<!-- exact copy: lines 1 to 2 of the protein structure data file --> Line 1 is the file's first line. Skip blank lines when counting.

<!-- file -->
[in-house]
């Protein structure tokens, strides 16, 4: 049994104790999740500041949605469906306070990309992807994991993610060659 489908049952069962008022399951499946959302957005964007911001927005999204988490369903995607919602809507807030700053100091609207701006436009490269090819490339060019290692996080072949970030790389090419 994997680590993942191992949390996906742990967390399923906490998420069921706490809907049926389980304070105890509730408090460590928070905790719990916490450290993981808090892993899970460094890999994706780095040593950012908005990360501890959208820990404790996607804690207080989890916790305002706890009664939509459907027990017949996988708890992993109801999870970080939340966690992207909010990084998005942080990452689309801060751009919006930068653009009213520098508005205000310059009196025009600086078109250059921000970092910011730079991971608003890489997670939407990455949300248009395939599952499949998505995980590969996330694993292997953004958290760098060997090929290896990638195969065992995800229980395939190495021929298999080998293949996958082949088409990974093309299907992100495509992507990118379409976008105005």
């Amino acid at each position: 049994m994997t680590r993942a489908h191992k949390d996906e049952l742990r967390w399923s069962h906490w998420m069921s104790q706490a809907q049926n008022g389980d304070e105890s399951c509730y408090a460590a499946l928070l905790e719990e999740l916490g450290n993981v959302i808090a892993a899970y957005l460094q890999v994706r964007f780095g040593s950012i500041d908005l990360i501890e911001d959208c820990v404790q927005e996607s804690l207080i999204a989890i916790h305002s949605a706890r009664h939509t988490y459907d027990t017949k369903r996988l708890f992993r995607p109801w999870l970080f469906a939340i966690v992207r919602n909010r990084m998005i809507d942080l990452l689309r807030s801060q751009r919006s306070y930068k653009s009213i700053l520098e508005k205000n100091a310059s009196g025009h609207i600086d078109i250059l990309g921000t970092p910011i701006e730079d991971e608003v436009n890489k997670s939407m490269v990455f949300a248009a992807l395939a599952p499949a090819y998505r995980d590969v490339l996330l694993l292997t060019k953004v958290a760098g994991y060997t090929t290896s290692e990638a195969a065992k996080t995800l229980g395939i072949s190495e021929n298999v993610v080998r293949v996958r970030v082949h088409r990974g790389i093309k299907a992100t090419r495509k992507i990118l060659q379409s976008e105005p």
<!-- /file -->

[in-house]
């Protein structure tokens, strides 16, 4: 049994104790999740500041949605469906306070990309992807994991993610060659 489908049952069962008022399951499946959302957005964007911001927005999204988490369903995607919602809507807030700053100091609207701006436009490269090819490339060019290692996080072949970030790389090419 994997680590993942191992949390996906742990967390399923906490998420069921706490809907049926389980304070105890509730408090460590928070905790719990916490450290993981808090892993899970460094890999994706780095040593950012908005990360501890959208820990404790996607804690207080989890916790305002706890009664939509459907027990017949996988708890992993109801999870970080939340966690992207909010990084998005942080990452689309801060751009919006930068653009009213520098508005205000310059009196025009600086078109250059921000970092910011730079991971608003890489997670939407990455949300248009395939599952499949998505995980590969996330694993292997953004958290760098060997090929290896990638195969065992995800229980395939190495021929298999080998293949996958082949088409990974093309299907992100495509992507990118379409976008105005």